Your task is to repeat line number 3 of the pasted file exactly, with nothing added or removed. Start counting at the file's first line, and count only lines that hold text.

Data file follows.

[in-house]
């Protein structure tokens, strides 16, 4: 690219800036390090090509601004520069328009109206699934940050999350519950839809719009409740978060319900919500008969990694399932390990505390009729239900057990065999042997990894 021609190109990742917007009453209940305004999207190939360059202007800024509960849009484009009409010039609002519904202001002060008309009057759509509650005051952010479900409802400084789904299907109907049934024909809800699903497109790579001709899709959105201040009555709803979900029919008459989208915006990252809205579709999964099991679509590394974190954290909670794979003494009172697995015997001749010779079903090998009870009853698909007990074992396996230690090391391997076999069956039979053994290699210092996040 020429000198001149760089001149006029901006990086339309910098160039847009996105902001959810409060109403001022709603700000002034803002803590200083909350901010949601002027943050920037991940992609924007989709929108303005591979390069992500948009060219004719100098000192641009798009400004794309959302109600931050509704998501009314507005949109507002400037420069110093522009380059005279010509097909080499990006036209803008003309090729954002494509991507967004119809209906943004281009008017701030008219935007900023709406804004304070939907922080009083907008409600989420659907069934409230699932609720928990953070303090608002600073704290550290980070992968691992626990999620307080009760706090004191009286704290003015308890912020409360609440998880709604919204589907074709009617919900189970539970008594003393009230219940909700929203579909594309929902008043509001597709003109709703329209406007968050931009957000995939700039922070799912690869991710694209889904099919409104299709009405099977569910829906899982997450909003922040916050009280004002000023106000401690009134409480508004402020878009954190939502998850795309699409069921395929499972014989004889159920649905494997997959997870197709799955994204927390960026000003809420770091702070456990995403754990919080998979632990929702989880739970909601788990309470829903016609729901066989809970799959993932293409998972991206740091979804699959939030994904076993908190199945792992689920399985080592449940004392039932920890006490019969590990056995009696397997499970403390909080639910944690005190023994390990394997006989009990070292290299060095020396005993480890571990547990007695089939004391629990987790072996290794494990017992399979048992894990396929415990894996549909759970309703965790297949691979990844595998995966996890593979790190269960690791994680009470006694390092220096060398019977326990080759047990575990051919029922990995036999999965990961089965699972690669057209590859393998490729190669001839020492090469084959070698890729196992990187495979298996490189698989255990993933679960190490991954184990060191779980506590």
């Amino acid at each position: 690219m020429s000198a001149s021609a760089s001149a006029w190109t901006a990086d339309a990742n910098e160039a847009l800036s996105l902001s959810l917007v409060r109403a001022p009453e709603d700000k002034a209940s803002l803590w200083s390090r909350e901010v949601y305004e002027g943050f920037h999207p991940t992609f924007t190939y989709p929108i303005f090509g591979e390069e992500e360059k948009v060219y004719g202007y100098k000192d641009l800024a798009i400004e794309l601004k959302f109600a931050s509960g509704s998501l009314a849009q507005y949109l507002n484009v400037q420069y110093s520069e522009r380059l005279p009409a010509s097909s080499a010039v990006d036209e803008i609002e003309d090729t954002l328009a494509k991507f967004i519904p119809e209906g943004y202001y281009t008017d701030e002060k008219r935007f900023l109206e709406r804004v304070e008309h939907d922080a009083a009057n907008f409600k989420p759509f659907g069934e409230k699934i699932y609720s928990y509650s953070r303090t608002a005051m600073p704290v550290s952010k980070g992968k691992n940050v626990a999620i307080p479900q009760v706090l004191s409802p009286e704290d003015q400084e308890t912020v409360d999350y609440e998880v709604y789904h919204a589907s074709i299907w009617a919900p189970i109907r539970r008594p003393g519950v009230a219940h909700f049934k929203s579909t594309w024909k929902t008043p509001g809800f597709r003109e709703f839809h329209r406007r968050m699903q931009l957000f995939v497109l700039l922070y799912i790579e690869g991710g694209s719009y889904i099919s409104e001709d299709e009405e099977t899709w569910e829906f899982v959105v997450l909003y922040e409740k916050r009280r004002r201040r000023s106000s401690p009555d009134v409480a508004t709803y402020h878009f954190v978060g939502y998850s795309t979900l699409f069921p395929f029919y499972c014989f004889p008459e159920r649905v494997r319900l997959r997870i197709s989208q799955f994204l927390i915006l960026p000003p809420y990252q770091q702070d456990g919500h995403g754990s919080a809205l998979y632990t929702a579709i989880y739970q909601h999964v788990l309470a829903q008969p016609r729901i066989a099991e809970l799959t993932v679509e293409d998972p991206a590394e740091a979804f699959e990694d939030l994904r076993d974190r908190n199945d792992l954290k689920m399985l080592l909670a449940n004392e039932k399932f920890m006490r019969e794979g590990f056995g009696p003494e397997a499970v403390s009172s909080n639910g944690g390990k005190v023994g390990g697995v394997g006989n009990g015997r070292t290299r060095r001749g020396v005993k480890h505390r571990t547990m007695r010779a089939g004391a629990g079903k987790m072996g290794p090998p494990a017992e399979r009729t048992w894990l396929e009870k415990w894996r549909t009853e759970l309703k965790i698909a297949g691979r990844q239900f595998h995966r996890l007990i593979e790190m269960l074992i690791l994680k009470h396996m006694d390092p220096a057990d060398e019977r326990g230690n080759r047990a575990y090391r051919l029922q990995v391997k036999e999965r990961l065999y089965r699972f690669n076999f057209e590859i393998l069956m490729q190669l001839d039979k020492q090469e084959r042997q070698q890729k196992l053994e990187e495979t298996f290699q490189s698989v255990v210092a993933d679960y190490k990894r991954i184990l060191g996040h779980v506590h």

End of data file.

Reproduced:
């Amino acid at each position: 690219m020429s000198a001149s021609a760089s001149a006029w190109t901006a990086d339309a990742n910098e160039a847009l800036s996105l902001s959810l917007v409060r109403a001022p009453e709603d700000k002034a209940s803002l803590w200083s390090r909350e901010v949601y305004e002027g943050f920037h999207p991940t992609f924007t190939y989709p929108i303005f090509g591979e390069e992500e360059k948009v060219y004719g202007y100098k000192d641009l800024a798009i400004e794309l601004k959302f109600a931050s509960g509704s998501l009314a849009q507005y949109l507002n484009v400037q420069y110093s520069e522009r380059l005279p009409a010509s097909s080499a010039v990006d036209e803008i609002e003309d090729t954002l328009a494509k991507f967004i519904p119809e209906g943004y202001y281009t008017d701030e002060k008219r935007f900023l109206e709406r804004v304070e008309h939907d922080a009083a009057n907008f409600k989420p759509f659907g069934e409230k699934i699932y609720s928990y509650s953070r303090t608002a005051m600073p704290v550290s952010k980070g992968k691992n940050v626990a999620i307080p479900q009760v706090l004191s409802p009286e704290d003015q400084e308890t912020v409360d999350y609440e998880v709604y789904h919204a589907s074709i299907w009617a919900p189970i109907r539970r008594p003393g519950v009230a219940h909700f049934k929203s579909t594309w024909k929902t008043p509001g809800f597709r003109e709703f839809h329209r406007r968050m699903q931009l957000f995939v497109l700039l922070y799912i790579e690869g991710g694209s719009y889904i099919s409104e001709d299709e009405e099977t899709w569910e829906f899982v959105v997450l909003y922040e409740k916050r009280r004002r201040r000023s106000s401690p009555d009134v409480a508004t709803y402020h878009f954190v978060g939502y998850s795309t979900l699409f069921p395929f029919y499972c014989f004889p008459e159920r649905v494997r319900l997959r997870i197709s989208q799955f994204l927390i915006l960026p000003p809420y990252q770091q702070d456990g919500h995403g754990s919080a809205l998979y632990t929702a579709i989880y739970q909601h999964v788990l309470a829903q008969p016609r729901i066989a099991e809970l799959t993932v679509e293409d998972p991206a590394e740091a979804f699959e990694d939030l994904r076993d974190r908190n199945d792992l954290k689920m399985l080592l909670a449940n004392e039932k399932f920890m006490r019969e794979g590990f056995g009696p003494e397997a499970v403390s009172s909080n639910g944690g390990k005190v023994g390990g697995v394997g006989n009990g015997r070292t290299r060095r001749g020396v005993k480890h505390r571990t547990m007695r010779a089939g004391a629990g079903k987790m072996g290794p090998p494990a017992e399979r009729t048992w894990l396929e009870k415990w894996r549909t009853e759970l309703k965790i698909a297949g691979r990844q239900f595998h995966r996890l007990i593979e790190m269960l074992i690791l994680k009470h396996m006694d390092p220096a057990d060398e019977r326990g230690n080759r047990a575990y090391r051919l029922q990995v391997k036999e999965r990961l065999y089965r699972f690669n076999f057209e590859i393998l069956m490729q190669l001839d039979k020492q090469e084959r042997q070698q890729k196992l053994e990187e495979t298996f290699q490189s698989v255990v210092a993933d679960y190490k990894r991954i184990l060191g996040h779980v506590h």